Large floods in 1996 and 1997 destroyed over four dozen homes in the Marshall County seat of Warren, MN. Since then, a water diversion structure has been successfully constructed and deemed functional to divert water away from the city. Although no building had been permitted since the floods and many people have had to move away from the area, the floodplains have been redrawn to reflect this new system. Currently Warren is in the process of rebuilding its beautiful community.
To help bring sustainability to the rebuilding process, Dovetail has provided green design assistance and green building education to local builders and the Warren community. Dovetail is currently planning a green demonstration home in Warren that will showcase local materials and energy-efficient green building practices. Dovetail’s demonstration home will begin construction once a buyer has been defined. Dovetail is also assisting to "green" a number of other building projects in Warren, including the Marshall County Group Home (a 4-bedroom housing facility for handicapped residents), and a new downtown commercial building that will house a dentist and optometrist. Both projects have already begun construction and will be finished in 2009.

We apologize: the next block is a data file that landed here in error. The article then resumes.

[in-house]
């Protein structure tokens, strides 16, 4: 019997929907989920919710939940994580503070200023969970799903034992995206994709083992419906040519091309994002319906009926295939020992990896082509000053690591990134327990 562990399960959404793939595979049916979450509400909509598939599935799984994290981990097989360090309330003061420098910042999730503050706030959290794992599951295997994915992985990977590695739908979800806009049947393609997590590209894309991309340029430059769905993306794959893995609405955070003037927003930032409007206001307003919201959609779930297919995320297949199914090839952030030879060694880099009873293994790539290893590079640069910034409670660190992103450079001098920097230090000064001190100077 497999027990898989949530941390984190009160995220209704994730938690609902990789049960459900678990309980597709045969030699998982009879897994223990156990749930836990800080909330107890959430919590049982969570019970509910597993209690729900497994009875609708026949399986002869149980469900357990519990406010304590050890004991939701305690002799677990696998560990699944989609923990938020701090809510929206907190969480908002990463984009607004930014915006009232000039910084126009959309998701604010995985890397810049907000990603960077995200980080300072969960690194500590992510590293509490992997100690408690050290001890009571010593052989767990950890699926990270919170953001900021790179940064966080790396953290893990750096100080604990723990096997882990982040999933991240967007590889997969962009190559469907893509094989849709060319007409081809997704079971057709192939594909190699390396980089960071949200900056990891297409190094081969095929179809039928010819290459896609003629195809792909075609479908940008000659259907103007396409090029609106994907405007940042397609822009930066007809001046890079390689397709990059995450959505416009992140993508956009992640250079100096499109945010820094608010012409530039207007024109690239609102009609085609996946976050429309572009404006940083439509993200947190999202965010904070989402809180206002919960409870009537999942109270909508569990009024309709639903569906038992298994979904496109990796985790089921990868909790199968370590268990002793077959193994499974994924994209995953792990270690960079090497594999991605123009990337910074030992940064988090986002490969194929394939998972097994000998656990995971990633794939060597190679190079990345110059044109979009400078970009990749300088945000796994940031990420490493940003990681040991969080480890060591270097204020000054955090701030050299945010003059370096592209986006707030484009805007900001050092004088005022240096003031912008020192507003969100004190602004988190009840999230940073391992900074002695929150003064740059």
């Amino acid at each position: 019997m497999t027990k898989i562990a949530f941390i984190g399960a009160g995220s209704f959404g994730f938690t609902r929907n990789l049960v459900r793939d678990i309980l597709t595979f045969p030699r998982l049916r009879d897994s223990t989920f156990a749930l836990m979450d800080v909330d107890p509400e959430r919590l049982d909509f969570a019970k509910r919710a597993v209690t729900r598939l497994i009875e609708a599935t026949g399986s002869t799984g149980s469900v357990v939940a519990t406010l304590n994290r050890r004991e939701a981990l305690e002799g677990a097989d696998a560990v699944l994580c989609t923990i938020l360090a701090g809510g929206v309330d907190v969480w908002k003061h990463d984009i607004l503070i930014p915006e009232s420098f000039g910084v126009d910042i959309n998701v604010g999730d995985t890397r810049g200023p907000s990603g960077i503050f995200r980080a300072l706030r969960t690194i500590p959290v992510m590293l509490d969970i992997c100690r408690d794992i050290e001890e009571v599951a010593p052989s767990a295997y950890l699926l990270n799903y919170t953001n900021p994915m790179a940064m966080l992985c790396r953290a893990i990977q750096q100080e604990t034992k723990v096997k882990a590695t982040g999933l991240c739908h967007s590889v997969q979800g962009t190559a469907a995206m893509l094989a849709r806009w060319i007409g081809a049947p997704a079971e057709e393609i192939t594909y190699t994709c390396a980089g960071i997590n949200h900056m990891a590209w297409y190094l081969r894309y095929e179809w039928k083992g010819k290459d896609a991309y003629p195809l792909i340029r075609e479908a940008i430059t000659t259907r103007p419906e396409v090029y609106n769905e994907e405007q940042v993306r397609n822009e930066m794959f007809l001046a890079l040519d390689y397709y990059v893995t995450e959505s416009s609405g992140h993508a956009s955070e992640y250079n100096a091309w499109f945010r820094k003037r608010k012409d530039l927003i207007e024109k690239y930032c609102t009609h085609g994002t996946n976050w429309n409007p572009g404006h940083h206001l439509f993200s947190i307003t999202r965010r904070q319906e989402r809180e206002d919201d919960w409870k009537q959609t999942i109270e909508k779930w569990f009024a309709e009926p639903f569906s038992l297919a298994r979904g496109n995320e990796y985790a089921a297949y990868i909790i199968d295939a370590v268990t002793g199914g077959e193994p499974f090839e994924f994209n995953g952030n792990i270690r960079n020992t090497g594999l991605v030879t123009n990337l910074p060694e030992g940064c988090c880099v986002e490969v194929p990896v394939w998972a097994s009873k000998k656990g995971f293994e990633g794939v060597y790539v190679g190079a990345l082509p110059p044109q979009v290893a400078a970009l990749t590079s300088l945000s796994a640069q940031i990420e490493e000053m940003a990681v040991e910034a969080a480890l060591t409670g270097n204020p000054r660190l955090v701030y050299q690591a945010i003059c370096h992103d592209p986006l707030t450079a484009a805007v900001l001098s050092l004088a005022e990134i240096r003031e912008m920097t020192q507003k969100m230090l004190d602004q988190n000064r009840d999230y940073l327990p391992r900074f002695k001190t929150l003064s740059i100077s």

For all projects, geothermal heating feasibility was researched, with a second heating system option of a locally-manufactured fireplace from Central Boiler. The Marshall County Group Home installed a geothermal heating system. The commercial building did not install geothermal, but is using in-floor radiant heating because it is energy-efficiency and promotes good indoor air quality. The demonstration home, slated to be part of Dovetail’s Minnesota-Made Home project, will be approximately 1,300 square feet, have 3 bedrooms and 2 bathrooms and will have in-floor radiant heating with a second heating system option of a locally-manufactured fireplace from Central Boiler. It will be aimed at being affordable for someone in the local community to purchase. On-site stormwater management, a well-insulated and well-sealed building envelope, passive solar orientation, and natural daylighting will be features of each building. Advanced framing techniques or panelized construction and local materials will also be incorporated.
Green Design Elements: